The profiles that are available by default in the FMC can be used as starting points for creating your own profiles. Profiles can be inherited from and child profiles can override parent configurations. You can use inherit from multiple “?parent profiles”? as well. Suppose you have a set of containers that should all have the same camel route deployed but each container will have different configurations for that route. You can start with a parent profile and inherit from it for other profiles that specify more specific configuration.

Profiles can also be versioned. For example, out of the box you’ll see that all profiles are considered part of “version 1.0”. A version specifies a “set of profiles”.? If you wanted to create a new version, you create a new set of profiles for version 1.1 or 2.0 or whatever number you give it. Using versions, you can quickly deploy new versions of containers, apps, brokers, configurations, etc. to either select containers or to all containers. The versioning mechanisms is how Fuse Fabric allows you to support rolling upgrades of deployments to containers.  

Fuse Agent
All of the profiles for all versions are stored in the Fuse Registry (zookeeper). When you create a new container using Fuse Fabric, it’s created with an agent service. The agent or Provisioning Agent is what lives in the remote containers and connects to the registry to figure out what profiles are applied to it. When it sees a profile, or a change to a profile, the agent is in charge of provisioning and installing the required features, bundles and configs.
An implicit restriction on the containers that are deployed with Fuse Fabric is that you don’t need to log into the container and locally make changes. All changes should be managed by the registry and Fuse Fabric.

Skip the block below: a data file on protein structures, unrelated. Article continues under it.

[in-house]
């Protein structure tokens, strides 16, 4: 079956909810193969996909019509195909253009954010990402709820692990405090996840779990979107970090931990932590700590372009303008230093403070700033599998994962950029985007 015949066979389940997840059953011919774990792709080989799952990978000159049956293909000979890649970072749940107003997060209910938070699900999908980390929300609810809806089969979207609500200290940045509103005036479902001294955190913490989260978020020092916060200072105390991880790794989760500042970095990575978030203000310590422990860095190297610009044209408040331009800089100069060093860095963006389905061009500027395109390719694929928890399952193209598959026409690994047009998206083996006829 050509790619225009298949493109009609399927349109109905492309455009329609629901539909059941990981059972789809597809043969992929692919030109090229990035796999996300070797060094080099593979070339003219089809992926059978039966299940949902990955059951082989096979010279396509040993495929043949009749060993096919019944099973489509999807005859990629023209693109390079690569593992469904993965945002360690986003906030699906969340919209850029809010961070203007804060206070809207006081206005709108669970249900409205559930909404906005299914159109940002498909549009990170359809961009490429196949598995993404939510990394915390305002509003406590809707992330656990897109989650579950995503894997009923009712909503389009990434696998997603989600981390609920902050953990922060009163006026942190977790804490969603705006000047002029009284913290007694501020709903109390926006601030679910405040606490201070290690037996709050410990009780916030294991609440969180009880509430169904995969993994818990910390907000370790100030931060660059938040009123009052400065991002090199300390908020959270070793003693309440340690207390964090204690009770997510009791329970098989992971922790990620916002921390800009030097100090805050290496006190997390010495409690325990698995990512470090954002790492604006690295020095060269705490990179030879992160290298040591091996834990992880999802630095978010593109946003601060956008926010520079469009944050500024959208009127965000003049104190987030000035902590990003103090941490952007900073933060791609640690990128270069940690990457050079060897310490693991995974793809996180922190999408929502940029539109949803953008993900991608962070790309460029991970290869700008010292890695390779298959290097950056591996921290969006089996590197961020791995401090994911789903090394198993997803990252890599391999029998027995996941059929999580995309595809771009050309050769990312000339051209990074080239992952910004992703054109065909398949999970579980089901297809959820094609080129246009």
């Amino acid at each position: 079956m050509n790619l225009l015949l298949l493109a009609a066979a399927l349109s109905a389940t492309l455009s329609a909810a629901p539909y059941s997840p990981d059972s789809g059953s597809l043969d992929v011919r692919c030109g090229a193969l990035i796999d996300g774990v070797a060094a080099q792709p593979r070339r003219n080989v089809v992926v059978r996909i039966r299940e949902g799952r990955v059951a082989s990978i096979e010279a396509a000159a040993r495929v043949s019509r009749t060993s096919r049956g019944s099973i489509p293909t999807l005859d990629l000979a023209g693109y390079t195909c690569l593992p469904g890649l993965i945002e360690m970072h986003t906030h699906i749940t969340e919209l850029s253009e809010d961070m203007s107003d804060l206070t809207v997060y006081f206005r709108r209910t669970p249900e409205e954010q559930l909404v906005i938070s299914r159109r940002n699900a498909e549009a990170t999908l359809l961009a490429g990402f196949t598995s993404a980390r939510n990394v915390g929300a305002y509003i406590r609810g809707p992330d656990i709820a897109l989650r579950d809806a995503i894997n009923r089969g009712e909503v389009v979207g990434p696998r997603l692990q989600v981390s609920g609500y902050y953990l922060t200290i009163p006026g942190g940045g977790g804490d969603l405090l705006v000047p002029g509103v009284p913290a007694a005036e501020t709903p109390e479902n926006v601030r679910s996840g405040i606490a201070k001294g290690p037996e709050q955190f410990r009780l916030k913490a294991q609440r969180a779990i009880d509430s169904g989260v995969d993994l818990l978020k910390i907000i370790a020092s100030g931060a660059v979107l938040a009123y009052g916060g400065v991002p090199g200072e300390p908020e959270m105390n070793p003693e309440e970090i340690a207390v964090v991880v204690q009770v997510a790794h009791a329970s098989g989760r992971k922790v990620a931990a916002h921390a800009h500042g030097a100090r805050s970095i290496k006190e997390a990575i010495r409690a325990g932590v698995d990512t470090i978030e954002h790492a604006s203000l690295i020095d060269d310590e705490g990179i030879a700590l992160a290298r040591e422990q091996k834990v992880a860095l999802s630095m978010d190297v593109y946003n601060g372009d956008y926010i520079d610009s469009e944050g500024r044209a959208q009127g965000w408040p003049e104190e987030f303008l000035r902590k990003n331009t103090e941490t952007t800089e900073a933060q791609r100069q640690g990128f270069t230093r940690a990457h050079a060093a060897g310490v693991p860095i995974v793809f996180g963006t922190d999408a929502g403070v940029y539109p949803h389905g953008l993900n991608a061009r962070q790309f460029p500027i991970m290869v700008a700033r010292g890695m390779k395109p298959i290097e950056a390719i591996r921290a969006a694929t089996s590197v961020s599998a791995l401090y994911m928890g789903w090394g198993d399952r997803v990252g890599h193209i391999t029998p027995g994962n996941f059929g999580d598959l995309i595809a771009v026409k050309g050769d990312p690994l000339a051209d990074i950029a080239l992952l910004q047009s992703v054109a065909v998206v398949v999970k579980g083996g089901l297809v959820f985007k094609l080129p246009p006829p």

A distributed registry is used to catalog information about what containers have been deployed, where they are, and how to reach them. A registry also contains all configuration in the form of profiles and all versions of profiles. A container, which is just a Karaf container, gets deployed with Fuse Fabric and connects to the registry to see what profiles have been applied to it. The container’s provisioning agent takes care of downloading, installing, and configuring all features and bundles specified by the profile. The sort of profiles that can be applied include those that add broker features, ESB features, camel routes, Fuse Application Bundles, CXF web services, OSGI services, and anything else that can be deployed into an OSGI container.
In this post we took a broad overview of what Fuse Fabric is. In part 2, we’ll look at the capabilities of Fabric a little closer, and demonstrate some coolness that allows us to solve the headaches involved with deploying and managing a large number of containers or brokers.

Reference: Managing large deployments of MQ and ESB with Fuse Fabric, Part I from our JCG partner Christian Posta at the Christian Posta Software blog.